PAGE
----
This was the last winner of the Moveon.org participatory ad contest.
Monthly Archives: March 2008
So, a new edition of Organizations:Rational, Natural, and Open Systems by W. Richard Scott is out. Its co-authored by Gerry Davis (Who was a student of Scott’s at Stanford, apparently) and has a newer, more active title (stamp out nouns!). This book was an absolute classic for me doing my PhD at IESE. It also helped me bridge sociology and management. So, like the priests we are, it is good to turn back to the canon and see what is there.
I wanted to see if it is worth reading/buying the new version. A quick comparison of the two tables of contents reveals that some major changes were made. After Break for table.
A good and brief description of how the housing boom, deregulation, CDOs, and market ideology led us into this mess…
Can’t Grasp Credit Crisis? Join the Club – New York Times
Because these loans go to people stretching to afford a house, they come with higher interest rates — even if they’re disguised by low initial rates — and thus higher returns. The mortgages were then sliced into pieces and bundled into investments, often known as collateralized debt obligations, or C.D.O.’s (a term that appeared in this newspaper only three times before 2005, but almost every week since last summer). Once bundled, different types of mortgages could be sold to different groups of investors.
Investors then goosed their returns through leverage, the oldest strategy around. They made $100 million bets with only $1 million of their own money and $99 million in debt. If the value of the investment rose to just $101 million, the investors would double their money. Home buyers did the same thing, by putting little money down on new houses, notes Mark Zandi of Moody’s Economy.com. The Fed under Alan Greenspan helped make it all possible, sharply reducing interest rates, to prevent a double-dip recession after the technology bust of 2000, and then keeping them low for several years.
All these investments, of course, were highly risky. Higher returns almost always come with greater risk. But people — by “people,” I’m referring here to Mr. Greenspan, Mr. Bernanke, the top executives of almost every Wall Street firm and a majority of American homeowners — decided that the usual rules didn’t apply because home prices nationwide had never fallen before. Based on that idea, prices rose ever higher — so high, says Robert Barbera of ITG, an investment firm, that they were destined to fall. It was a self-defeating prophecy.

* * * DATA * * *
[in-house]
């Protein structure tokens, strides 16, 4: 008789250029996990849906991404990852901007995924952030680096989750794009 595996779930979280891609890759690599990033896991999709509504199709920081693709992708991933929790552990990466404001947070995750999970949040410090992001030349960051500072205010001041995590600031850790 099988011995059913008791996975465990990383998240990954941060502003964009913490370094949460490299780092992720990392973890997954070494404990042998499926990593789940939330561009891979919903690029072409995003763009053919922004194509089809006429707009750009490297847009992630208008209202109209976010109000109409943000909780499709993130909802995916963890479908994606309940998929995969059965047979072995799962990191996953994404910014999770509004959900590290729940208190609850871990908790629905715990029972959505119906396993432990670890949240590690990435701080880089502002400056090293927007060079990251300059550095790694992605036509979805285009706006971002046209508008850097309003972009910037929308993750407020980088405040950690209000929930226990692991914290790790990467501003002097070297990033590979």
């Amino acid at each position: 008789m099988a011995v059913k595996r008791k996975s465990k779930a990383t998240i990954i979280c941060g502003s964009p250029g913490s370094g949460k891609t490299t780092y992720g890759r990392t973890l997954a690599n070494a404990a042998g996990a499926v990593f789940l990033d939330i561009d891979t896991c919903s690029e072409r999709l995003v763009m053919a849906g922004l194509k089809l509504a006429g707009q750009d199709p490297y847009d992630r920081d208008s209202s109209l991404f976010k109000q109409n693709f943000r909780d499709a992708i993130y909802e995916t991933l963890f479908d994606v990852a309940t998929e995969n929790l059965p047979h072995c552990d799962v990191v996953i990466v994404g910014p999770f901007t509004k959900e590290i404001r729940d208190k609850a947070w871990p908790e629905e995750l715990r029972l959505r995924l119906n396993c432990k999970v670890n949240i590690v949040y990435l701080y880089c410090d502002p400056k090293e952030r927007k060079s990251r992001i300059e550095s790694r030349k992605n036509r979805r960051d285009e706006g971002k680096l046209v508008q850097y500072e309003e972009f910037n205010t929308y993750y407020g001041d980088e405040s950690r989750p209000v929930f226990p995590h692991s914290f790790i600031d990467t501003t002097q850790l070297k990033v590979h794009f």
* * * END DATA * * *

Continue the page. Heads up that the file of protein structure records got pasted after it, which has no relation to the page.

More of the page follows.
Here is a little bit of an email I just sent to a colleague in which I rant (a little) about the state of AOM and having taken one-too-many sociology of knowledge classes.
I think AOM may have lost sight of its best purpose if it is all near-journal articles. OTOH, that is probably why visual and round table sessions evolved. Meanwhile, the near-journal expectations for normal papers helps to increase supply of citations for the burgeoning demand for more CV lines among the exploding business school faculty ever-urged on by the whipping of reputation-mad Deans, Presidents, and trustees. Having a sociology of knowledge pair of lenses is really a fucking curse since I can both see through the BS artifices of knowledge production and also feel self-justified in not playing the game. Ok, rant over.
I am encouraging all of my former Capstone (“Rise of the Network Society”) students to attend this one. Lessig is an important voice discussing the pratcical and poitical implications of the overalps between technology, culture, law, and also politics.
As the press release states, Professor Eric Faden, who is bringing Lessig, is a client due to his creation of A Fair(y) Use Tale which explore issues of copyright protection.
Looks good! Hope you can make it!
News: Lessig talk on ‘hybrid economy’ March 27 || Bucknell University
Lawrence Lessig, the renowned copyright and intellectual property rights author and Stanford Law School professor, will present a talk titled, “Remix — Making Art and Commerce Thrive in the Hybrid Economy,” on Thursday, March 27, at 7 p.m. in Bucknell University’s Trout Auditorium.
The talk is free and open to the public.
I am not an innovator, but maybe a first or late first adopter. Of course, it varies by network too. At my university, I seem to be clearly an early adopter of many collaborative technologies (blogs, wikis, virtual worlds). Anyway, this blog came up and seemed to be worth exploring further as my own scholarly work about Web 2.0/living web also takes on living web forms.
Mitchell Waldrop, coincidentally, is also the author of Complexity which is one of my favorite books and indirectly influenced my choices of scholarly interests in grad school and beyond.
This is a stub until I can look at the blog more.
Scholarship 2.0: An Idea Whose Time Has Come: <strong>Science 2.0</strong>
Scholarship 2.0 is devoted to describing and documenting the forms, facets, and features of alternative Web-based scholarly publishing philosophies and practices. The variety of old and new metrics available for assessing the impact, significance, and value of Web-based scholarship is of particular interest.
Wow ! Welcome Hal 2000! Or the Oracle. Or agent Smith.